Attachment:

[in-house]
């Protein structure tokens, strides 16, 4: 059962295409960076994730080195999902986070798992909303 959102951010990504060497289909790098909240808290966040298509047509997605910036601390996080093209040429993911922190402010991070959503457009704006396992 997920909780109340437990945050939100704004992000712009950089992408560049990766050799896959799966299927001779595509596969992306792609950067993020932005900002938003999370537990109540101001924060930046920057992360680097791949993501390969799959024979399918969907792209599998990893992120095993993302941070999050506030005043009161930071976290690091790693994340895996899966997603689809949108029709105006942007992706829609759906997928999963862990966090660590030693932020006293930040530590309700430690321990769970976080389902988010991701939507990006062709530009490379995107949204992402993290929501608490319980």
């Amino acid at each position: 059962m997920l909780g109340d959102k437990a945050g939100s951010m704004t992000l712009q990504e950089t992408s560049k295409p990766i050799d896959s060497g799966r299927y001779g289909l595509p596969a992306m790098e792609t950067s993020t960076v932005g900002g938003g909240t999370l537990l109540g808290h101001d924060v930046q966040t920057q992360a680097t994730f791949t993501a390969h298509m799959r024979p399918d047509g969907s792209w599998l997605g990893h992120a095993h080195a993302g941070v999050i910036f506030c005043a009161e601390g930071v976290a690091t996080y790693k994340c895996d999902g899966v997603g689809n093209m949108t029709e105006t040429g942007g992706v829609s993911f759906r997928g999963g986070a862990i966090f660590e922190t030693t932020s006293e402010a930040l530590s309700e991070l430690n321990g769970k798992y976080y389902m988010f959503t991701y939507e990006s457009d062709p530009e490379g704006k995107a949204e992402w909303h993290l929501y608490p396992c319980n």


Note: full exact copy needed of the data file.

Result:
[in-house]
């Protein structure tokens, strides 16, 4: 059962295409960076994730080195999902986070798992909303 959102951010990504060497289909790098909240808290966040298509047509997605910036601390996080093209040429993911922190402010991070959503457009704006396992 997920909780109340437990945050939100704004992000712009950089992408560049990766050799896959799966299927001779595509596969992306792609950067993020932005900002938003999370537990109540101001924060930046920057992360680097791949993501390969799959024979399918969907792209599998990893992120095993993302941070999050506030005043009161930071976290690091790693994340895996899966997603689809949108029709105006942007992706829609759906997928999963862990966090660590030693932020006293930040530590309700430690321990769970976080389902988010991701939507990006062709530009490379995107949204992402993290929501608490319980």
């Amino acid at each position: 059962m997920l909780g109340d959102k437990a945050g939100s951010m704004t992000l712009q990504e950089t992408s560049k295409p990766i050799d896959s060497g799966r299927y001779g289909l595509p596969a992306m790098e792609t950067s993020t960076v932005g900002g938003g909240t999370l537990l109540g808290h101001d924060v930046q966040t920057q992360a680097t994730f791949t993501a390969h298509m799959r024979p399918d047509g969907s792209w599998l997605g990893h992120a095993h080195a993302g941070v999050i910036f506030c005043a009161e601390g930071v976290a690091t996080y790693k994340c895996d999902g899966v997603g689809n093209m949108t029709e105006t040429g942007g992706v829609s993911f759906r997928g999963g986070a862990i966090f660590e922190t030693t932020s006293e402010a930040l530590s309700e991070l430690n321990g769970k798992y976080y389902m988010f959503t991701y939507e990006s457009d062709p530009e490379g704006k995107a949204e992402w909303h993290l929501y608490p396992c319980n």